“All that is gold does not glitter…”: Parfums Dusita Le Pavillon d’Or

As I started writing this post, it dawned on me how prescient were the lines that inspired Pissara Umavijani to create Le Pavillon d’Or: “… to live more happily in just any confinement” (Montri Umavijani, a Thai poet and the perfumer’s father). In just several months after the perfume release, the whole World suddenly had to slow down and start learning how to live in confinement and if not be happier but at least survive.

Le Pavillon d’Or is very fitting to the circumstances: it is not manifestly shiny, so you don’t have to rationalize to yourself wearing it while working from the kitchen table or blitzkrieging through a grocery store in search of TP, but it possesses an internal beauty that elevates your spirit and contributes to the feeling of well-being and… well, happiness.

Dusita Parfums Pavillon d'Or

Do you remember how Parfums Dusita brand appeared on the scene? It came seemingly from nowhere around 2015, released 3 perfumes by a new perfumer, and those perfumes were offered at a price point that not that many niche brands dared to put on their price tag back then. Especially not those without some history/standing in the community or at least done by renowned “noses.”

While I do not think that perfumes (or any luxury goods for that matter) should be accessible or even reasonable in their price setting, I remember being slightly annoyed by that launch. (Little did I know that from that point on there will be dozens of brands springing up like mushrooms and flooding the market with perfumes at astounding prices.)

But since back then many blogs that were reviewing and discussing new perfume launches were still around, I got curious about the brand because of the general buzz those reviews created. So, as soon as I got a chance, I tried those first three perfumes and … let me put it this way: I still didn’t get either the prices or the buzz. I guess, the fact that two out of the first three perfumes were built around ingredients I usually dislike (agarwood and tuberose) didn’t help.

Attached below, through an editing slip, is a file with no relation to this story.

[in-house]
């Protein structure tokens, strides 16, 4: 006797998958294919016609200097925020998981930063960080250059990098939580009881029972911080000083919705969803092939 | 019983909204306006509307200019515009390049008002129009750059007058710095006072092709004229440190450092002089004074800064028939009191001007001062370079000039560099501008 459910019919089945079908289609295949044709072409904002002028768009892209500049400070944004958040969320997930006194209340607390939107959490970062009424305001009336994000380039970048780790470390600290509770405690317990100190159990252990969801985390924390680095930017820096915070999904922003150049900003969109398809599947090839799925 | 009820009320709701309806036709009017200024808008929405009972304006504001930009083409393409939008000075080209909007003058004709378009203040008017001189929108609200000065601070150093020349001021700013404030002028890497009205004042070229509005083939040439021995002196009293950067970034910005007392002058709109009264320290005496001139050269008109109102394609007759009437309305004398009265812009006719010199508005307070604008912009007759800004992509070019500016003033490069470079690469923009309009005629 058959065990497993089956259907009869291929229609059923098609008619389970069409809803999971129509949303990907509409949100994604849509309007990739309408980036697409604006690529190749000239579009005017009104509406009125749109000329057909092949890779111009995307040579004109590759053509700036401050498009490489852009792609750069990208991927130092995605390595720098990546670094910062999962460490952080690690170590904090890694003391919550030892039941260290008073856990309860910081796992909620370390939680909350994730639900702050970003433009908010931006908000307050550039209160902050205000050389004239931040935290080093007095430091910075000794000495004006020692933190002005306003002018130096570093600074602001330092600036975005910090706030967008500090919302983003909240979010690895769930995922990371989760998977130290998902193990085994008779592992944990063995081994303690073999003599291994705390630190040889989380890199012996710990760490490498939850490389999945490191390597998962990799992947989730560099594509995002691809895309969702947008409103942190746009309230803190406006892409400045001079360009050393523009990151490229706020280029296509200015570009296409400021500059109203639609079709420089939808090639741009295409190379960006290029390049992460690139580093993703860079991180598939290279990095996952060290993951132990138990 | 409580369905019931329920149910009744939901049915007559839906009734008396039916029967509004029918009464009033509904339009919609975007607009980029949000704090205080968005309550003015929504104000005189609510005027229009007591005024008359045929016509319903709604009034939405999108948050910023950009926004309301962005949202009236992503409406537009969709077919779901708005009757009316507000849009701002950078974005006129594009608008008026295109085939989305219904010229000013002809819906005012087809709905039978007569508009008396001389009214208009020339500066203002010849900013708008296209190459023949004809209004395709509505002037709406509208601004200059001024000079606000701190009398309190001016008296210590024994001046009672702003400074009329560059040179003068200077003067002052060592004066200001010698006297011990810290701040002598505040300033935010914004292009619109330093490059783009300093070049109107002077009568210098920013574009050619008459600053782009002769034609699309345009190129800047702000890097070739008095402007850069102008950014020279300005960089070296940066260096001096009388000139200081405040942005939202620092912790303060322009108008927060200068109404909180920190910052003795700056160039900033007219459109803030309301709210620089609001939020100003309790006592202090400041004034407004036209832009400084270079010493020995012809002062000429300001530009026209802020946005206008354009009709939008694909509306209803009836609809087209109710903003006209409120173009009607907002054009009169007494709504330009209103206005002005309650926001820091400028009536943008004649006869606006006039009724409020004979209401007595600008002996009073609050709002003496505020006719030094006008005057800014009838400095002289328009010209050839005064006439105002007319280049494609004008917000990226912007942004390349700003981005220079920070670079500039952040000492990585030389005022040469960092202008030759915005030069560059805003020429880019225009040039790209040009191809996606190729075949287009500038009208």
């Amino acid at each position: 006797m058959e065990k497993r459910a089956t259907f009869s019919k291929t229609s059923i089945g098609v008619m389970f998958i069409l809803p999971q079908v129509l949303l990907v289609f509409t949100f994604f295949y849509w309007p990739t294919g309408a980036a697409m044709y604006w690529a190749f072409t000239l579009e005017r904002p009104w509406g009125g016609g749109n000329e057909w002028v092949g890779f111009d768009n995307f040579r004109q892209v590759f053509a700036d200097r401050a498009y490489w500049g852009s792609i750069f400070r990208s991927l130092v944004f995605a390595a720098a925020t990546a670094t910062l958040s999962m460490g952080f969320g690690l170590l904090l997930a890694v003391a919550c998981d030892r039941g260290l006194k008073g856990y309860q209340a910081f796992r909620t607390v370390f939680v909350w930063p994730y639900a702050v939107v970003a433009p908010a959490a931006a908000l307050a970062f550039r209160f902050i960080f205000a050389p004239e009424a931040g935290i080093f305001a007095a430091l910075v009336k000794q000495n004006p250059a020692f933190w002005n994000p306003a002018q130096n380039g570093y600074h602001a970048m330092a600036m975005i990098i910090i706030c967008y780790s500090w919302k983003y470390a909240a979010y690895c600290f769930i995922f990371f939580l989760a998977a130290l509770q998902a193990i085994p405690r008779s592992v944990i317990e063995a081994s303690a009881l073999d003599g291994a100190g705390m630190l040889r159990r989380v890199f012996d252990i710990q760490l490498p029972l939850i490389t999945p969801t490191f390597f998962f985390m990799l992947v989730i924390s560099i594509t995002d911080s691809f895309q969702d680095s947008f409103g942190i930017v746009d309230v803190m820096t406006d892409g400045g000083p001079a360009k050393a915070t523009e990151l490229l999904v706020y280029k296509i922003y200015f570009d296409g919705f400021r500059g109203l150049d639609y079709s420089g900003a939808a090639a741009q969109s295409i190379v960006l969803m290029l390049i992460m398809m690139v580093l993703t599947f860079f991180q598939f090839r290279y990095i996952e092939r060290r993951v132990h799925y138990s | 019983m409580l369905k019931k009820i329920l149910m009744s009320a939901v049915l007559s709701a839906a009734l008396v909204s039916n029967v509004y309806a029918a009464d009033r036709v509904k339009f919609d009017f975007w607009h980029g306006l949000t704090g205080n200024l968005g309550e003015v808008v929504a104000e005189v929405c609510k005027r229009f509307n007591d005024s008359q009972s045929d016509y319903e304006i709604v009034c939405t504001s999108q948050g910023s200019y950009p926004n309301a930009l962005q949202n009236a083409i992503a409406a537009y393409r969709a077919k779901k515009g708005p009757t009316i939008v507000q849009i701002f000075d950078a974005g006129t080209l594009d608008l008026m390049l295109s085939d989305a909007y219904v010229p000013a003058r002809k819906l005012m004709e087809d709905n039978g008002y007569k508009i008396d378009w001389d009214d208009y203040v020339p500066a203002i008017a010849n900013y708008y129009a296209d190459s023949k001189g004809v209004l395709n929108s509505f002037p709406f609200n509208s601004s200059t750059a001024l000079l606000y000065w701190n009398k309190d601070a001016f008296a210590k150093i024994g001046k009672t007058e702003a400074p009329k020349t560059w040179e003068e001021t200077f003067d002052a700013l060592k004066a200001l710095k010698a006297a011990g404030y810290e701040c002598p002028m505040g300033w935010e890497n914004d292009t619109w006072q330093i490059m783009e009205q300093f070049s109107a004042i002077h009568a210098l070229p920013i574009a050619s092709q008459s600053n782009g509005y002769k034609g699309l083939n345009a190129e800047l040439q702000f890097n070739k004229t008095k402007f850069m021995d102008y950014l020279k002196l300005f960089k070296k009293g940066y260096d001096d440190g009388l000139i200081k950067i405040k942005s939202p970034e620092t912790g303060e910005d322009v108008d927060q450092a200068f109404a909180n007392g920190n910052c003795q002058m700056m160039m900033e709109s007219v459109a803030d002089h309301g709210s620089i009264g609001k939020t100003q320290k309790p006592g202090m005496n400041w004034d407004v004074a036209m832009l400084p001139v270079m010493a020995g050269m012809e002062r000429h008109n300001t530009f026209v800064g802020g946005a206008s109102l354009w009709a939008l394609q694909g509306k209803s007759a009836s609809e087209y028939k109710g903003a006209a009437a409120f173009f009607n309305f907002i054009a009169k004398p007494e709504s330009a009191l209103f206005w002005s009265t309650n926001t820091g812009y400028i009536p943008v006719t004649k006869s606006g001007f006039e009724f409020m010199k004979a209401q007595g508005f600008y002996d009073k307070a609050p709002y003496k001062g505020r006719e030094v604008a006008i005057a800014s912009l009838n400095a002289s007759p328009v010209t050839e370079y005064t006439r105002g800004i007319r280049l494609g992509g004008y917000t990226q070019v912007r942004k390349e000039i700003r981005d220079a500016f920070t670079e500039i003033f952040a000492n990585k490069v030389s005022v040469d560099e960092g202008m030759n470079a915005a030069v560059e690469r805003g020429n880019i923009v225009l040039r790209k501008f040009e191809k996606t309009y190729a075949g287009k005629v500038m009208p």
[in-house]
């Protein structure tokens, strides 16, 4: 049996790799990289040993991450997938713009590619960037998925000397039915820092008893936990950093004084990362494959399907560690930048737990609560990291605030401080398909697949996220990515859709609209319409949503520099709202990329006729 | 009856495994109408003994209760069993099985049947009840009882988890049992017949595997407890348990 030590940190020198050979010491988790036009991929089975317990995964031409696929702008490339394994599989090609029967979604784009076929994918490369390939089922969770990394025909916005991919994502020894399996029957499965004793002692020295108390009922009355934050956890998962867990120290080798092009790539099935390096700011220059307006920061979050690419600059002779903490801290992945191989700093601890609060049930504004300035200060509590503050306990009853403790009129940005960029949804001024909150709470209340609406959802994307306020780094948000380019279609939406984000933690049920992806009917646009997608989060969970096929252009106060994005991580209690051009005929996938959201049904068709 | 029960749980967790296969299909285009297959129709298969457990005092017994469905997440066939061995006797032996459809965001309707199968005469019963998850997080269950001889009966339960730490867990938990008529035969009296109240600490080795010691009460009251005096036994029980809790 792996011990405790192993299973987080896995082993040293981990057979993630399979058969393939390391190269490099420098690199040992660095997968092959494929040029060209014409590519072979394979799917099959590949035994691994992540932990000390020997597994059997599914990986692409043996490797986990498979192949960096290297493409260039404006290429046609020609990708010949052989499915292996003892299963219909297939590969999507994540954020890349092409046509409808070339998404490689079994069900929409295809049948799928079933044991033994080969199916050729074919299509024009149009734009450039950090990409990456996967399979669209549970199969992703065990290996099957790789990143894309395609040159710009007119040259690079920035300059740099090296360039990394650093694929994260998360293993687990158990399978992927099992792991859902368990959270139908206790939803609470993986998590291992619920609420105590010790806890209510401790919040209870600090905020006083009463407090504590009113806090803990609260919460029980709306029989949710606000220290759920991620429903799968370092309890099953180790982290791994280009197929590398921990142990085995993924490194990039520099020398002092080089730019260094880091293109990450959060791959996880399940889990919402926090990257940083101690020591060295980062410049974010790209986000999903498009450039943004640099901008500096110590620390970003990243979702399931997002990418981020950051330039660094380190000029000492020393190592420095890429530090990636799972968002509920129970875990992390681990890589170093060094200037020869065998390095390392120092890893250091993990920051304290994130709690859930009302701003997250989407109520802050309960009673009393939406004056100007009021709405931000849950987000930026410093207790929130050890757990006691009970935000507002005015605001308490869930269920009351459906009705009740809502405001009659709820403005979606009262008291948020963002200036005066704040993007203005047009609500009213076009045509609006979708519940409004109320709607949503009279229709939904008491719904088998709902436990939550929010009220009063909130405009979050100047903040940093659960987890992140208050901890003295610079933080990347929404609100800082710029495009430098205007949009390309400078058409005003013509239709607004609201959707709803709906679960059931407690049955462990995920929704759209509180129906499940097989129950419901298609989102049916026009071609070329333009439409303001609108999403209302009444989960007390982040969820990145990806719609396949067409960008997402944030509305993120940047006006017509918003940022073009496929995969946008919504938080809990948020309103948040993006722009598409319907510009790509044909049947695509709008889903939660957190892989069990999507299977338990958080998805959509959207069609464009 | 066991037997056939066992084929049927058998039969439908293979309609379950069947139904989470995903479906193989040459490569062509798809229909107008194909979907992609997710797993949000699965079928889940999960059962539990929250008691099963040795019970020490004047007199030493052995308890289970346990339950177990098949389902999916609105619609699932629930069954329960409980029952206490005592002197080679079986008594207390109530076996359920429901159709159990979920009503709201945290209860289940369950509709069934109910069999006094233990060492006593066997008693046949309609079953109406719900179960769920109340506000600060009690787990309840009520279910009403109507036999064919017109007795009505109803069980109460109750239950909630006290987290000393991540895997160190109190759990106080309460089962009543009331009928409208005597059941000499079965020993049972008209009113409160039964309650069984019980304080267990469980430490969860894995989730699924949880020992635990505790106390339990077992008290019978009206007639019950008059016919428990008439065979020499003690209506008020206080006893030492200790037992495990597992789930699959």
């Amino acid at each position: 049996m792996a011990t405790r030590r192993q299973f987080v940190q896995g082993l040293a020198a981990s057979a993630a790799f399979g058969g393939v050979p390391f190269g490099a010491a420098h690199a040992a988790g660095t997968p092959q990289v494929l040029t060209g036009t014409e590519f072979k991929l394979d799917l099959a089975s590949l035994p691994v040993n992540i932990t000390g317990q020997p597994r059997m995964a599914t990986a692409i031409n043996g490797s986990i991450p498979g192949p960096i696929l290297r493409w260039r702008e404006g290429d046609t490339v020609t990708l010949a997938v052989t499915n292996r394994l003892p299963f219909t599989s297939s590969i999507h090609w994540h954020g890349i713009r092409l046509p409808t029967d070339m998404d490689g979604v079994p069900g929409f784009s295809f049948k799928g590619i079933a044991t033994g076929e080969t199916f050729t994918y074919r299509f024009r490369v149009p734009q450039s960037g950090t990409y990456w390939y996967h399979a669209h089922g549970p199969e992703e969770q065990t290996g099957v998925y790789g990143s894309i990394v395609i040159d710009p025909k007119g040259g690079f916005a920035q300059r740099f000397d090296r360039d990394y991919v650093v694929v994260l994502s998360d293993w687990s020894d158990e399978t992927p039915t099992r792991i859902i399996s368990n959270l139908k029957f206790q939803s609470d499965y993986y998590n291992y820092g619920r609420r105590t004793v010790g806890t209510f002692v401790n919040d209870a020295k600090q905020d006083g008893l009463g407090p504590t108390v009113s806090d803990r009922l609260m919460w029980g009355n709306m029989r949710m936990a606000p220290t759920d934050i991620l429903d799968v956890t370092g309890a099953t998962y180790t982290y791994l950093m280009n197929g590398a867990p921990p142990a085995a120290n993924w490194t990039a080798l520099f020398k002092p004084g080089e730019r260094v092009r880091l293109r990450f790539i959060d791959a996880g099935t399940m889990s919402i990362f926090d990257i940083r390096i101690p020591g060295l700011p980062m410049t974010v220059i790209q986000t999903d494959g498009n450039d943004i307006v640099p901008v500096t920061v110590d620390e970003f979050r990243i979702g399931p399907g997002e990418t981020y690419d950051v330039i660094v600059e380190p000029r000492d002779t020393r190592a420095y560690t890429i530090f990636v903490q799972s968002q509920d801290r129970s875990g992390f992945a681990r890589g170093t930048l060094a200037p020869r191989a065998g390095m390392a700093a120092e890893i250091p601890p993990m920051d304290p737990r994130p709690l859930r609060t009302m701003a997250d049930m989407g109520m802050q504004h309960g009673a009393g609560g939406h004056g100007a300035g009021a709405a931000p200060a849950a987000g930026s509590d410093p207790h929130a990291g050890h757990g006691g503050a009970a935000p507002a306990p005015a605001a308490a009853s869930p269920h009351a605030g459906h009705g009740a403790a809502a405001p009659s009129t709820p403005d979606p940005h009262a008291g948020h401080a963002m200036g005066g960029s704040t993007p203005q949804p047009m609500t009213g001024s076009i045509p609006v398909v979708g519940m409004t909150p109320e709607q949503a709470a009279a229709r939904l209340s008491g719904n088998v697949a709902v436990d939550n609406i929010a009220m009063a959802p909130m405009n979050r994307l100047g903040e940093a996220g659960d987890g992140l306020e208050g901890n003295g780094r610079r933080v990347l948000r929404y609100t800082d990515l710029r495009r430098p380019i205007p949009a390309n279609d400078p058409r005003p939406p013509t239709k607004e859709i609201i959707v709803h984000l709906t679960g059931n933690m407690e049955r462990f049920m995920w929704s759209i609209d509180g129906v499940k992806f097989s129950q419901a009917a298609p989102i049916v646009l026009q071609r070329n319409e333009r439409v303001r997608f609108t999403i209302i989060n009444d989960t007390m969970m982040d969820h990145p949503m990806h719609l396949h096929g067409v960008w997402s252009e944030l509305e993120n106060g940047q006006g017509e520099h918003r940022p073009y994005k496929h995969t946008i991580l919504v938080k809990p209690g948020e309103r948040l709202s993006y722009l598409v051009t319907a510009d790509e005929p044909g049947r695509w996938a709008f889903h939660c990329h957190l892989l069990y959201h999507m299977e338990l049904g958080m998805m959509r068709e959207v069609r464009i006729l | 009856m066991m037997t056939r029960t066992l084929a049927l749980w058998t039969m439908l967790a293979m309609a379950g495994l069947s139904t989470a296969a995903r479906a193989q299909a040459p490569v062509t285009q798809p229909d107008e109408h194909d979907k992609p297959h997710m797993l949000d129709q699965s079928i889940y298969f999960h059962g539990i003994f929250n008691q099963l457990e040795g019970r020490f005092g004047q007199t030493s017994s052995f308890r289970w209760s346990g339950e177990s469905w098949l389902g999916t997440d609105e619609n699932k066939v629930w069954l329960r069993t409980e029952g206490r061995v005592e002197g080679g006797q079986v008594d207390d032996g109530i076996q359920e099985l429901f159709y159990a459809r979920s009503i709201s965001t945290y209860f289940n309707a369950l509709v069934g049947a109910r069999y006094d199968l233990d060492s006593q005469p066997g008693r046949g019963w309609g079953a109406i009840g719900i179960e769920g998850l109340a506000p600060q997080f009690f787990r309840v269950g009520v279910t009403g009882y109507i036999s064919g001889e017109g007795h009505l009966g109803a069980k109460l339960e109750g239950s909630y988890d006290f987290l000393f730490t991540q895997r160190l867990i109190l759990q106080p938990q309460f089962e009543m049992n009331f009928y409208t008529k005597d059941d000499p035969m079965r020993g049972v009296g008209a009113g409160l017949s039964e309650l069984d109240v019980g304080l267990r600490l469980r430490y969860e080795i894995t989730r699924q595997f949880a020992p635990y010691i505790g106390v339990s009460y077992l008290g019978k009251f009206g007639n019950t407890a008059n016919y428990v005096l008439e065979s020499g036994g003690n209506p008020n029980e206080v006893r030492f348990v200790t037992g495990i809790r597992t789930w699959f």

The next three perfumes that were released I found interesting, but I didn’t want to wear any of them – so, I decided that Parfums Dusita wasn’t “my brand” and could have never tried another perfume from this brand if it weren’t for my perfumista friends. Cynthia (The Fragrant Journey), after in comment to her wonderful review, I expressed interest in testing Le Pavillon d’Or, had shared with me the remaining portion of her tiny sample. And it was enough for me to fall in love with Le Pavillon d’Or.

Dusita Parfums Pavillon d'Or

I’m a little confused with the notes for Le Pavillon d’Or. The brand’s site has the following list (explanations in parentheses are mine): Wild Menthe Citrata (bergamot mint), Honeysuckle Extrait, Boronia Absolute, Frankincense Green Sacra, White Thyme Oil, Vanilla, English Oakwood and Sandalwood Spicata (Australian sandalwood). I do not smell mint, but Cynthia in the review linked to above shares what she discovered about the ingredient used. Fragrantica, Luckyscent and the perfumer’s older posts on Instagram also mention fig leaves, heliotrope and orris butter. I wouldn’t recognize heliotrope (in general, not specifically here), but I thought that I know both fig and iris enough to distinguish them in the composition, and I can’t. So, I’m not sure if they are there, were there before but not anymore, or if they are created by some other ingredients that I don’t recognize as such. Le Pavillion d’Or starts as a very green perfume – a tad herbal, slightly bitter and somewhat uplifting. It develops through sheer resinous frankincense into a woody base, though my nose isn’t sophisticated enough to recognize which wood. But when you like what you smell, it doesn’t really matter what you smell, does it?